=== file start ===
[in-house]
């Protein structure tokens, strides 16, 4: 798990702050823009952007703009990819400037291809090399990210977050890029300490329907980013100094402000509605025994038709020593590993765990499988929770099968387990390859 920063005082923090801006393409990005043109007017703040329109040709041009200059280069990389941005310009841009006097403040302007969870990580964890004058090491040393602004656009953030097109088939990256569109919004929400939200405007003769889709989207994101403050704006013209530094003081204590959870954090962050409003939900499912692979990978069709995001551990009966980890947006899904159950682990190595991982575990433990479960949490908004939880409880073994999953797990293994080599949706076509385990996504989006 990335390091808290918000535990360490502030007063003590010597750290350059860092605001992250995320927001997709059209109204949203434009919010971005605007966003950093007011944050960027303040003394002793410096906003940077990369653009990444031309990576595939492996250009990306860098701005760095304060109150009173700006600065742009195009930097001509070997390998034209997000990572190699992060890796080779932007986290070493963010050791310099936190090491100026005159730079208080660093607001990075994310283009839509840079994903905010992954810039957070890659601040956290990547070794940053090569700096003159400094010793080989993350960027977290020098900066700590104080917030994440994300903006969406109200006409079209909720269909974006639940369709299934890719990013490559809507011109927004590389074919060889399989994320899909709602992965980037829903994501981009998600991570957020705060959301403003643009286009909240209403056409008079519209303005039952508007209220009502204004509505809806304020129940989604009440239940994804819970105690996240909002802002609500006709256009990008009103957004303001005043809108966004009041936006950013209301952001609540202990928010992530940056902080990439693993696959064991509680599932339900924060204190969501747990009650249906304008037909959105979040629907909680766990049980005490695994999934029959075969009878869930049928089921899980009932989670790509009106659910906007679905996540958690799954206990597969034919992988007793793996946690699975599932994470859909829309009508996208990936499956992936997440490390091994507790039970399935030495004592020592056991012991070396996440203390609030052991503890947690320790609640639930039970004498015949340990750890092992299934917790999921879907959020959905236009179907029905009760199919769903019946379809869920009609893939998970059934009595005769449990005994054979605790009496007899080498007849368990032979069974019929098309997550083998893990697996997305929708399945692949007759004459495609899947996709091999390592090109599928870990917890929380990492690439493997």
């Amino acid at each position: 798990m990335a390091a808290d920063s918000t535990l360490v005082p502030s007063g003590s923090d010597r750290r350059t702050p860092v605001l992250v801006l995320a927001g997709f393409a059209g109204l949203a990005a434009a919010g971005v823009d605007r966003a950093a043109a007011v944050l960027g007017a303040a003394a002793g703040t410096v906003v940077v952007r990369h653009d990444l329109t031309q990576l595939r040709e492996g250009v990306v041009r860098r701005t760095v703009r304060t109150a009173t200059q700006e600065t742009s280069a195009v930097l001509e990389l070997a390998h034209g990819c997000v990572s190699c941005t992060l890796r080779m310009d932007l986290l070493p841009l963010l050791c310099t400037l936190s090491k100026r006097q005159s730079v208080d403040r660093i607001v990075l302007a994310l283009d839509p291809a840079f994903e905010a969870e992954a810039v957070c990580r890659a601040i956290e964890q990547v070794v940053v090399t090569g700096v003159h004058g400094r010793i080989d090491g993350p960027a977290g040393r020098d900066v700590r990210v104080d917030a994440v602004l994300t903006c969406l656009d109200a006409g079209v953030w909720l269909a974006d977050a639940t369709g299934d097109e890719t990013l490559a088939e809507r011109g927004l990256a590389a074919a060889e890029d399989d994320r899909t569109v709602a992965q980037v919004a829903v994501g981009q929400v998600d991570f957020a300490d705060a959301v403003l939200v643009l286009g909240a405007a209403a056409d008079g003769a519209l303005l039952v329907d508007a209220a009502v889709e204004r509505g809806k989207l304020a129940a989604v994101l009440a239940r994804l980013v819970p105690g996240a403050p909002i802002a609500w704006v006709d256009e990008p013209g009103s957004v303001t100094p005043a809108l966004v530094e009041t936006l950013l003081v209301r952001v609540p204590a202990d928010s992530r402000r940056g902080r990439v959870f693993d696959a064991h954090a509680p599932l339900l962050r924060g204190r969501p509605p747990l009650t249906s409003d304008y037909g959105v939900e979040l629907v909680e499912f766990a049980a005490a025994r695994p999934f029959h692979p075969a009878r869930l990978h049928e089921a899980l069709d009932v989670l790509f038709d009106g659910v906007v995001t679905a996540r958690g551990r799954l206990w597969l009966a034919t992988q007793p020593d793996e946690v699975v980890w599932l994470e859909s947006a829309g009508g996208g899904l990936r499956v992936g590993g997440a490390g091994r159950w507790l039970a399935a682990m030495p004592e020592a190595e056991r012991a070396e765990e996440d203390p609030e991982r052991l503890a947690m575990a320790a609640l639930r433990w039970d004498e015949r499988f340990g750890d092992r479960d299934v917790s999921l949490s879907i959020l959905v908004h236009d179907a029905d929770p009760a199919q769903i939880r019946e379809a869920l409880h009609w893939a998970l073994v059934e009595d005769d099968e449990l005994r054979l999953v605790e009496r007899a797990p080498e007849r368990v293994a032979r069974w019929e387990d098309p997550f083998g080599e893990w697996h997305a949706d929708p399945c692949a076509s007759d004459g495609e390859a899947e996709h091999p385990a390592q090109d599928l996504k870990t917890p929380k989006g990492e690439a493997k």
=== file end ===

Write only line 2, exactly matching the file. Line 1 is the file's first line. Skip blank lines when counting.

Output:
């Protein structure tokens, strides 16, 4: 798990702050823009952007703009990819400037291809090399990210977050890029300490329907980013100094402000509605025994038709020593590993765990499988929770099968387990390859 920063005082923090801006393409990005043109007017703040329109040709041009200059280069990389941005310009841009006097403040302007969870990580964890004058090491040393602004656009953030097109088939990256569109919004929400939200405007003769889709989207994101403050704006013209530094003081204590959870954090962050409003939900499912692979990978069709995001551990009966980890947006899904159950682990190595991982575990433990479960949490908004939880409880073994999953797990293994080599949706076509385990996504989006 990335390091808290918000535990360490502030007063003590010597750290350059860092605001992250995320927001997709059209109204949203434009919010971005605007966003950093007011944050960027303040003394002793410096906003940077990369653009990444031309990576595939492996250009990306860098701005760095304060109150009173700006600065742009195009930097001509070997390998034209997000990572190699992060890796080779932007986290070493963010050791310099936190090491100026005159730079208080660093607001990075994310283009839509840079994903905010992954810039957070890659601040956290990547070794940053090569700096003159400094010793080989993350960027977290020098900066700590104080917030994440994300903006969406109200006409079209909720269909974006639940369709299934890719990013490559809507011109927004590389074919060889399989994320899909709602992965980037829903994501981009998600991570957020705060959301403003643009286009909240209403056409008079519209303005039952508007209220009502204004509505809806304020129940989604009440239940994804819970105690996240909002802002609500006709256009990008009103957004303001005043809108966004009041936006950013209301952001609540202990928010992530940056902080990439693993696959064991509680599932339900924060204190969501747990009650249906304008037909959105979040629907909680766990049980005490695994999934029959075969009878869930049928089921899980009932989670790509009106659910906007679905996540958690799954206990597969034919992988007793793996946690699975599932994470859909829309009508996208990936499956992936997440490390091994507790039970399935030495004592020592056991012991070396996440203390609030052991503890947690320790609640639930039970004498015949340990750890092992299934917790999921879907959020959905236009179907029905009760199919769903019946379809869920009609893939998970059934009595005769449990005994054979605790009496007899080498007849368990032979069974019929098309997550083998893990697996997305929708399945692949007759004459495609899947996709091999390592090109599928870990917890929380990492690439493997």